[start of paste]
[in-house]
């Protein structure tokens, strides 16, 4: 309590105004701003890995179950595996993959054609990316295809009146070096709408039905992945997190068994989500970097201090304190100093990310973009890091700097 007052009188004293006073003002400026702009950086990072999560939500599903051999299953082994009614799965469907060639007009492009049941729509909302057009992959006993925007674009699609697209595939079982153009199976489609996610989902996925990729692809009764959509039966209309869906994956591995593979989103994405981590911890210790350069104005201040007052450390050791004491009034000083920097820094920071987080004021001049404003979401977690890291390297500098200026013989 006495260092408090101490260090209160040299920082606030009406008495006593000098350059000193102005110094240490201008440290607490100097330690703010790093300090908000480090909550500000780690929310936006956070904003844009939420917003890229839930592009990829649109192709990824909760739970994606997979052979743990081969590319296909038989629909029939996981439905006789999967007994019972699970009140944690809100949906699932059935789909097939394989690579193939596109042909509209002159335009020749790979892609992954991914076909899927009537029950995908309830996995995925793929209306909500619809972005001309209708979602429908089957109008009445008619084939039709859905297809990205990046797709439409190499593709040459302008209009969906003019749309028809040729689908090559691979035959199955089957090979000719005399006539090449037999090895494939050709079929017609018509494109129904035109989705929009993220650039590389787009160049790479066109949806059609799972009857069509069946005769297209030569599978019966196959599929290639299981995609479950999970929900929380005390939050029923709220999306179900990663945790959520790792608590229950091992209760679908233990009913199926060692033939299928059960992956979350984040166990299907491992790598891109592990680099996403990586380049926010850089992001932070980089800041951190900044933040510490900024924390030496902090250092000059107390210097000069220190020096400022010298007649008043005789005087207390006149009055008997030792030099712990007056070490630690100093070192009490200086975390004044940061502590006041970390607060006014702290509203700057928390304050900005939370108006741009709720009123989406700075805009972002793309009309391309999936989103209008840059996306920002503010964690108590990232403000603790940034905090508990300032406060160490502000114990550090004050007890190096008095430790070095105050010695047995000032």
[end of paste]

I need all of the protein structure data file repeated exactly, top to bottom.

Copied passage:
[in-house]
């Protein structure tokens, strides 16, 4: 309590105004701003890995179950595996993959054609990316295809009146070096709408039905992945997190068994989500970097201090304190100093990310973009890091700097 007052009188004293006073003002400026702009950086990072999560939500599903051999299953082994009614799965469907060639007009492009049941729509909302057009992959006993925007674009699609697209595939079982153009199976489609996610989902996925990729692809009764959509039966209309869906994956591995593979989103994405981590911890210790350069104005201040007052450390050791004491009034000083920097820094920071987080004021001049404003979401977690890291390297500098200026013989 006495260092408090101490260090209160040299920082606030009406008495006593000098350059000193102005110094240490201008440290607490100097330690703010790093300090908000480090909550500000780690929310936006956070904003844009939420917003890229839930592009990829649109192709990824909760739970994606997979052979743990081969590319296909038989629909029939996981439905006789999967007994019972699970009140944690809100949906699932059935789909097939394989690579193939596109042909509209002159335009020749790979892609992954991914076909899927009537029950995908309830996995995925793929209306909500619809972005001309209708979602429908089957109008009445008619084939039709859905297809990205990046797709439409190499593709040459302008209009969906003019749309028809040729689908090559691979035959199955089957090979000719005399006539090449037999090895494939050709079929017609018509494109129904035109989705929009993220650039590389787009160049790479066109949806059609799972009857069509069946005769297209030569599978019966196959599929290639299981995609479950999970929900929380005390939050029923709220999306179900990663945790959520790792608590229950091992209760679908233990009913199926060692033939299928059960992956979350984040166990299907491992790598891109592990680099996403990586380049926010850089992001932070980089800041951190900044933040510490900024924390030496902090250092000059107390210097000069220190020096400022010298007649008043005789005087207390006149009055008997030792030099712990007056070490630690100093070192009490200086975390004044940061502590006041970390607060006014702290509203700057928390304050900005939370108006741009709720009123989406700075805009972002793309009309391309999936989103209008840059996306920002503010964690108590990232403000603790940034905090508990300032406060160490502000114990550090004050007890190096008095430790070095105050010695047995000032």